In the dark over being in the red

The battle over so-called unfair bank charges between the Office of Fair Trading and the major banks is going into extra time. The major banks are now appealing against the High Court ruling that the charges should be assessed for fairness.

Consequently, many consumers are confused as to whether or not they can start reclaiming bank charges immediately. The best advice seems to be to start the process and then wait and see.

Given that hundreds of thousands of us are likely to be making claims, should the banks lose their appeal, the sooner you claim the quicker your application is likely to be processed.

Unfortunately, confusion over bank charges and overdrafts is not limited to this most recent case with huge numbers of current account holders unsure as to how and for how much they are charged.

With the likes of Barclays now shaking up the current account market with new charging structures can bring some much needed clarity to the murky waters of overdrafts.

The overdraft basics

Part of the confusion over current accounts is that unlike with credit cards or savings accounts there is very little consistency across the market.

Some accounts charge for arranged overdrafts, others don’t. Some will even charge arrangement fees, and then of course there’s the difference between arranged overdrafts, and unarranged ones. Add to this the bank charges for exceeding your overdraft limit, which can vary a great deal, and the market seems a very complicated place!

The key ingredient to look out for is interest-free overdrafts and these are by no means a rare commodity. Having said that they’re certainly not to be taken for granted. Nearly 40% of all current accounts on the market offer the interest-free facility, but fewer than half that number will automatically set it up should you need it.

So if you think there’s a chance you could stray into the red it’s important to ensure the facilities are arranged with the bank.

What’s the damage?

For many of us an overdraft is an all too frequently used service and because of this we often forget the fees that banks may apply. While many do offer interest free arranged overdrafts the average APR is a not inconsiderable 14.8%.

However, it’s when you stray into unauthorised territory that the rates jump, with the average APR in that case being 20.78%. What’s more these APRs obviously don’t include the flat charges for exceeding your overdraft or the stopped cheque fees, normally around £10.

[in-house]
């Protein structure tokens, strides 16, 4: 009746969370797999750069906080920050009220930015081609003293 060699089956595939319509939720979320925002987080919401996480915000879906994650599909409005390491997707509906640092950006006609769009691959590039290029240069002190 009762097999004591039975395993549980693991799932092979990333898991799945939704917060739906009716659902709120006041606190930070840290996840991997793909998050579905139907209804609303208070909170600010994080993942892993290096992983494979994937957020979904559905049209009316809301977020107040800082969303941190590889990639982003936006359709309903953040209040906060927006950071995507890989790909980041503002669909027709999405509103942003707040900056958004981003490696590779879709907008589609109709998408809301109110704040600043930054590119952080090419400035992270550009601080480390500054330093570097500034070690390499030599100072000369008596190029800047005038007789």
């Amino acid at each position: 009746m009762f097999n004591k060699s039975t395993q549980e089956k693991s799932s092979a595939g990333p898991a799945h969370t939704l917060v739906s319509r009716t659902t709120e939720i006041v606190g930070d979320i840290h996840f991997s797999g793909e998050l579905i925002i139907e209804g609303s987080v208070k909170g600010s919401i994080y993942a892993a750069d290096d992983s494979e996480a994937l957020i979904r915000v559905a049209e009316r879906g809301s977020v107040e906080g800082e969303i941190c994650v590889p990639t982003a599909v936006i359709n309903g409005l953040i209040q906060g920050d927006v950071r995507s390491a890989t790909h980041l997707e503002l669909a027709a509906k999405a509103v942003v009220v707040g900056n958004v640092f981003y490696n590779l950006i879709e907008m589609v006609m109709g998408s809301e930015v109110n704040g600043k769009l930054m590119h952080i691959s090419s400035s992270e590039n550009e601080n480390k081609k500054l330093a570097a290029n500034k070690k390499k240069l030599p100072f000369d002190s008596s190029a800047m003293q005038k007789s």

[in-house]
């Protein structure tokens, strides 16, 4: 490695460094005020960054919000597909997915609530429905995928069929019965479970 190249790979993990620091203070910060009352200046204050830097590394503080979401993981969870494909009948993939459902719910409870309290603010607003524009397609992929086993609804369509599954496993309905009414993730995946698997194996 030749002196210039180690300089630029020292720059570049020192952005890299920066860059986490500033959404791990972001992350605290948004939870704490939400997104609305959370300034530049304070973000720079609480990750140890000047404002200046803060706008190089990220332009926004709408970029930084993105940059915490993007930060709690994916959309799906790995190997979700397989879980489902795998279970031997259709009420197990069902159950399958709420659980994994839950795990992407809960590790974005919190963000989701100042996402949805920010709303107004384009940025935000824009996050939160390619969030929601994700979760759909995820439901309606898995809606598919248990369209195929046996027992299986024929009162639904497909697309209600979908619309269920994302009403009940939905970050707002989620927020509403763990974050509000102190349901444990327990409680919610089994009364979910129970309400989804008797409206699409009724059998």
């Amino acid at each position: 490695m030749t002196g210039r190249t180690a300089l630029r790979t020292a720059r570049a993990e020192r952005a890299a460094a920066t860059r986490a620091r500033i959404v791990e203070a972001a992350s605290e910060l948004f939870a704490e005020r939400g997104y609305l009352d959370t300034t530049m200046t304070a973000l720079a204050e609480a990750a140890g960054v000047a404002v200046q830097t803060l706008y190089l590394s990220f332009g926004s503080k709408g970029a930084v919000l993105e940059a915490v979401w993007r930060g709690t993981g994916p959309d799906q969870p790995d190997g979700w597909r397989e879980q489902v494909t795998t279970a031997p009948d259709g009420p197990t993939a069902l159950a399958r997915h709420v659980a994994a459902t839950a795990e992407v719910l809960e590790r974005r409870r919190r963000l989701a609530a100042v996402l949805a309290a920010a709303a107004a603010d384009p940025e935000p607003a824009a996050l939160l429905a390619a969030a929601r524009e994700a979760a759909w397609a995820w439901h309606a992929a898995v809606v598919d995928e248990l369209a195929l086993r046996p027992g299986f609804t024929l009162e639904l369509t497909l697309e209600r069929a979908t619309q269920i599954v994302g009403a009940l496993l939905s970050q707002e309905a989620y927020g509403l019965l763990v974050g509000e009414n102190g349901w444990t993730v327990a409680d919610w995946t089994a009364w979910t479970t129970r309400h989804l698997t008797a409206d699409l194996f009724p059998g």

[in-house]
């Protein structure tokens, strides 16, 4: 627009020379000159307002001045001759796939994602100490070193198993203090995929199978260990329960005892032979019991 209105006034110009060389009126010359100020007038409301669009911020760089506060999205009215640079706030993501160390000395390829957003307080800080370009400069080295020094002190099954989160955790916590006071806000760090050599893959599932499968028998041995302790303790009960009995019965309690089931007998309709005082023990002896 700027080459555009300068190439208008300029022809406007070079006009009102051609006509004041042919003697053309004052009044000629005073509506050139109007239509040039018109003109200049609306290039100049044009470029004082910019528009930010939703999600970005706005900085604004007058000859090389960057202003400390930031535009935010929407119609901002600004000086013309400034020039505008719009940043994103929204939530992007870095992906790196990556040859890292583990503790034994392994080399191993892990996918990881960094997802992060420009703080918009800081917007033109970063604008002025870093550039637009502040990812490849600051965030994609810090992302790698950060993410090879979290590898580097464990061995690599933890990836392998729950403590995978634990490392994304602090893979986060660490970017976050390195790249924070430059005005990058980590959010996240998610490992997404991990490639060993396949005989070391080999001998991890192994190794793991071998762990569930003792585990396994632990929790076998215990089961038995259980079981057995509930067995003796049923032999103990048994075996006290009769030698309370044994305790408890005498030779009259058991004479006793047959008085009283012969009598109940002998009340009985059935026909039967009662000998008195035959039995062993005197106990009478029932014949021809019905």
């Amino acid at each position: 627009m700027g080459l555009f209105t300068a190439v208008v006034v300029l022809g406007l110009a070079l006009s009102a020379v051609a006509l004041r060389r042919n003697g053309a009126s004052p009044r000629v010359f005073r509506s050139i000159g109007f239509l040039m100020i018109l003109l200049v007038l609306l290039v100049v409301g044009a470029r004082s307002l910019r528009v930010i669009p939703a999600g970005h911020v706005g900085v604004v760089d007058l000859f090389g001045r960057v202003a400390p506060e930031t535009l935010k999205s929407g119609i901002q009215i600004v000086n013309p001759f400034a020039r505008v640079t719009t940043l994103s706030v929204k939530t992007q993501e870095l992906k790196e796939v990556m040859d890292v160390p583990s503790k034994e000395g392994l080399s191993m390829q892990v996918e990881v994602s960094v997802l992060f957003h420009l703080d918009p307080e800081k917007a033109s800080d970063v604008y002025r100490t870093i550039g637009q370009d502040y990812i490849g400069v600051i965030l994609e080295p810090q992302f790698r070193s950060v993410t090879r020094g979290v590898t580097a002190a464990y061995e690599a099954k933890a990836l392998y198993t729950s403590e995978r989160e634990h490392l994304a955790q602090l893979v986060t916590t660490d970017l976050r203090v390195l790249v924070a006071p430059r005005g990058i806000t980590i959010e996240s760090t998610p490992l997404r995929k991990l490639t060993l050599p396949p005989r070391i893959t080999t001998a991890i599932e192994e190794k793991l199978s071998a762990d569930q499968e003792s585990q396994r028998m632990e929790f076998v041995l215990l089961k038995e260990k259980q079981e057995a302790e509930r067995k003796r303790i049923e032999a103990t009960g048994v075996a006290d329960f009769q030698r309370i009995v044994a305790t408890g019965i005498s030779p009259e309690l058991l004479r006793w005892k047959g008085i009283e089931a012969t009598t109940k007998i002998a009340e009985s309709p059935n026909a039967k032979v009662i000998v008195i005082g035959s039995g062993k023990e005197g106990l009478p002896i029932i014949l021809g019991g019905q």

A better bet with Barclays?

Barclays, clearly bearing the ongoing OFT case in mind, have re-structured their current accounts, reducing the fees they charge for exceeding overdraft limits from £35 to £22. While this is a move in the right direction it’s hardly revolutionary – the charge is still pretty hefty.

They have also introduced a so-called Personal Reserve. This service will give customers access to a fund, typically around £250, which for the £22 charge they will be able to use to make payments.

Unfortunately the move from Barclays, though benefiting those frequently falling into their unauthorised overdraft, will be of little use to more prudent customers and may well cost them more. Barclays has used the restructuring to increase the rates on its authorised overdrafts from 15.6% to 17.9%, meaning that £500 authorised overdraft would cost just under £100 in annual interest.

What to do

Clearly the best way to avoid heavy fees and charges is to keep an eye on your spending and organise your finances in such a way as to steer clear of unauthorised overdrafts. If you’re concerned that you’re reaching your borrowing limit it’s always best to contact your bank and ask for an extension.

Further to that if you’re regularly in the red you should certainly check what APRs of your provider and if necessary look to switch to a better deal. Alliance and Leicester currently tops the pack offering 0% on both authorised and unauthorised overdrafts for the first 12 months with its Premier Direct Current Account.

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